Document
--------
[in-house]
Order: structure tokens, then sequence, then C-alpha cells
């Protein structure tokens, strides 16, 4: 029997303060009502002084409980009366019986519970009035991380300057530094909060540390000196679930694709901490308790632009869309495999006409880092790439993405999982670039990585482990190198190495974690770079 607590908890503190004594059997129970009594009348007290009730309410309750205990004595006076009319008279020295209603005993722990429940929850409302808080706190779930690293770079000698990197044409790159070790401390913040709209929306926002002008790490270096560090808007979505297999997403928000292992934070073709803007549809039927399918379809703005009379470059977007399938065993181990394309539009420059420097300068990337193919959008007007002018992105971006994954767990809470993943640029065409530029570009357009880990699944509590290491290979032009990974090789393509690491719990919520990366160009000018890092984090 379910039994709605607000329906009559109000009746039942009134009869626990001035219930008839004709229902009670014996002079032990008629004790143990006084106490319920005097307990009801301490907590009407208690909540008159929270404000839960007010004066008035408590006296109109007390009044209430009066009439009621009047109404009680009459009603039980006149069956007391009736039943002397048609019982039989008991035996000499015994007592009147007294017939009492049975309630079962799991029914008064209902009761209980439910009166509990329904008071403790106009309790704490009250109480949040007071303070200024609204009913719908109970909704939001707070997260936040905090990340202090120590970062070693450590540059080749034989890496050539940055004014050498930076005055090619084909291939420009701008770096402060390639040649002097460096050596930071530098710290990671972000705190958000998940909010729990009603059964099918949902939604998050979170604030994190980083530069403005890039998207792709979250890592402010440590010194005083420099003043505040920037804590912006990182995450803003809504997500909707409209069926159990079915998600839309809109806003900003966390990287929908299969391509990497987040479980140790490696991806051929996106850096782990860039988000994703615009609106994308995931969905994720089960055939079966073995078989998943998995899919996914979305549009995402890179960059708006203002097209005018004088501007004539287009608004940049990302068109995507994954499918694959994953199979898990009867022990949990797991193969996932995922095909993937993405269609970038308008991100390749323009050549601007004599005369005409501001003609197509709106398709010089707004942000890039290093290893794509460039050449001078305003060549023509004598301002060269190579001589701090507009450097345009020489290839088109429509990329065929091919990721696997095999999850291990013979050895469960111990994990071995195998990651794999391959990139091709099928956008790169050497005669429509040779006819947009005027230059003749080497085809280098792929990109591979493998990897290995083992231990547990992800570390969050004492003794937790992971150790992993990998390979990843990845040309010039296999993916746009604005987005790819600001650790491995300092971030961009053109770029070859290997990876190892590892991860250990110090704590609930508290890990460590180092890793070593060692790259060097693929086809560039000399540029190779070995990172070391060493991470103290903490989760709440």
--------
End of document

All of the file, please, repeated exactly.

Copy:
[in-house]
Order: structure tokens, then sequence, then C-alpha cells
């Protein structure tokens, strides 16, 4: 029997303060009502002084409980009366019986519970009035991380300057530094909060540390000196679930694709901490308790632009869309495999006409880092790439993405999982670039990585482990190198190495974690770079 607590908890503190004594059997129970009594009348007290009730309410309750205990004595006076009319008279020295209603005993722990429940929850409302808080706190779930690293770079000698990197044409790159070790401390913040709209929306926002002008790490270096560090808007979505297999997403928000292992934070073709803007549809039927399918379809703005009379470059977007399938065993181990394309539009420059420097300068990337193919959008007007002018992105971006994954767990809470993943640029065409530029570009357009880990699944509590290491290979032009990974090789393509690491719990919520990366160009000018890092984090 379910039994709605607000329906009559109000009746039942009134009869626990001035219930008839004709229902009670014996002079032990008629004790143990006084106490319920005097307990009801301490907590009407208690909540008159929270404000839960007010004066008035408590006296109109007390009044209430009066009439009621009047109404009680009459009603039980006149069956007391009736039943002397048609019982039989008991035996000499015994007592009147007294017939009492049975309630079962799991029914008064209902009761209980439910009166509990329904008071403790106009309790704490009250109480949040007071303070200024609204009913719908109970909704939001707070997260936040905090990340202090120590970062070693450590540059080749034989890496050539940055004014050498930076005055090619084909291939420009701008770096402060390639040649002097460096050596930071530098710290990671972000705190958000998940909010729990009603059964099918949902939604998050979170604030994190980083530069403005890039998207792709979250890592402010440590010194005083420099003043505040920037804590912006990182995450803003809504997500909707409209069926159990079915998600839309809109806003900003966390990287929908299969391509990497987040479980140790490696991806051929996106850096782990860039988000994703615009609106994308995931969905994720089960055939079966073995078989998943998995899919996914979305549009995402890179960059708006203002097209005018004088501007004539287009608004940049990302068109995507994954499918694959994953199979898990009867022990949990797991193969996932995922095909993937993405269609970038308008991100390749323009050549601007004599005369005409501001003609197509709106398709010089707004942000890039290093290893794509460039050449001078305003060549023509004598301002060269190579001589701090507009450097345009020489290839088109429509990329065929091919990721696997095999999850291990013979050895469960111990994990071995195998990651794999391959990139091709099928956008790169050497005669429509040779006819947009005027230059003749080497085809280098792929990109591979493998990897290995083992231990547990992800570390969050004492003794937790992971150790992993990998390979990843990845040309010039296999993916746009604005987005790819600001650790491995300092971030961009053109770029070859290997990876190892590892991860250990110090704590609930508290890990460590180092890793070593060692790259060097693929086809560039000399540029190779070995990172070391060493991470103290903490989760709440």